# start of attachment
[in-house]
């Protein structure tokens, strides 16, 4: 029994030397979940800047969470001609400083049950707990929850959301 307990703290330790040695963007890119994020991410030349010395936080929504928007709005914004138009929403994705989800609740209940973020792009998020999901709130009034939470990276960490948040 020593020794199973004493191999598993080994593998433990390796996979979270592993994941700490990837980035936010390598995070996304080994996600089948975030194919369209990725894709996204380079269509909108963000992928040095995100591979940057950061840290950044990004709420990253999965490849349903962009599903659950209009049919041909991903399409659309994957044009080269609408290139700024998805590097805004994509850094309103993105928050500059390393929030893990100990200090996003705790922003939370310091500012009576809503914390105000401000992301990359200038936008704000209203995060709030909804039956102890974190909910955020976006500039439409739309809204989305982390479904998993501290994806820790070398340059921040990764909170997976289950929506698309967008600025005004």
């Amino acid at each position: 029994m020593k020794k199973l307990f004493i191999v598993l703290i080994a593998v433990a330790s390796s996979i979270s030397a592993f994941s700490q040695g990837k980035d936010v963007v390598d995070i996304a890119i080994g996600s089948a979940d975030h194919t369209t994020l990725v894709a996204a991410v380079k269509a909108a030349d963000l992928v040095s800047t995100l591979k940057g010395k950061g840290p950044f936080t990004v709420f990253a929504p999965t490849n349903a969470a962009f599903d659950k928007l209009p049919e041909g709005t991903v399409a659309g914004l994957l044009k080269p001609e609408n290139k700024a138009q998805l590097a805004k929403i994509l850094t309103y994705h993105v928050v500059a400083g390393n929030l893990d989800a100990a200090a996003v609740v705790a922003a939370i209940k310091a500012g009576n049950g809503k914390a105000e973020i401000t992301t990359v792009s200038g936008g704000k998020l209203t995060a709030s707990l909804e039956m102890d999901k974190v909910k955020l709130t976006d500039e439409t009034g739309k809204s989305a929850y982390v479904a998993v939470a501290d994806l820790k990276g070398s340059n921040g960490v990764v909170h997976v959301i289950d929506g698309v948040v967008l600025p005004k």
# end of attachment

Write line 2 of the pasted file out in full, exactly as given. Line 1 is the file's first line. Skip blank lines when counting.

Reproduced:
């Protein structure tokens, strides 16, 4: 029994030397979940800047969470001609400083049950707990929850959301 307990703290330790040695963007890119994020991410030349010395936080929504928007709005914004138009929403994705989800609740209940973020792009998020999901709130009034939470990276960490948040 020593020794199973004493191999598993080994593998433990390796996979979270592993994941700490990837980035936010390598995070996304080994996600089948975030194919369209990725894709996204380079269509909108963000992928040095995100591979940057950061840290950044990004709420990253999965490849349903962009599903659950209009049919041909991903399409659309994957044009080269609408290139700024998805590097805004994509850094309103993105928050500059390393929030893990100990200090996003705790922003939370310091500012009576809503914390105000401000992301990359200038936008704000209203995060709030909804039956102890974190909910955020976006500039439409739309809204989305982390479904998993501290994806820790070398340059921040990764909170997976289950929506698309967008600025005004």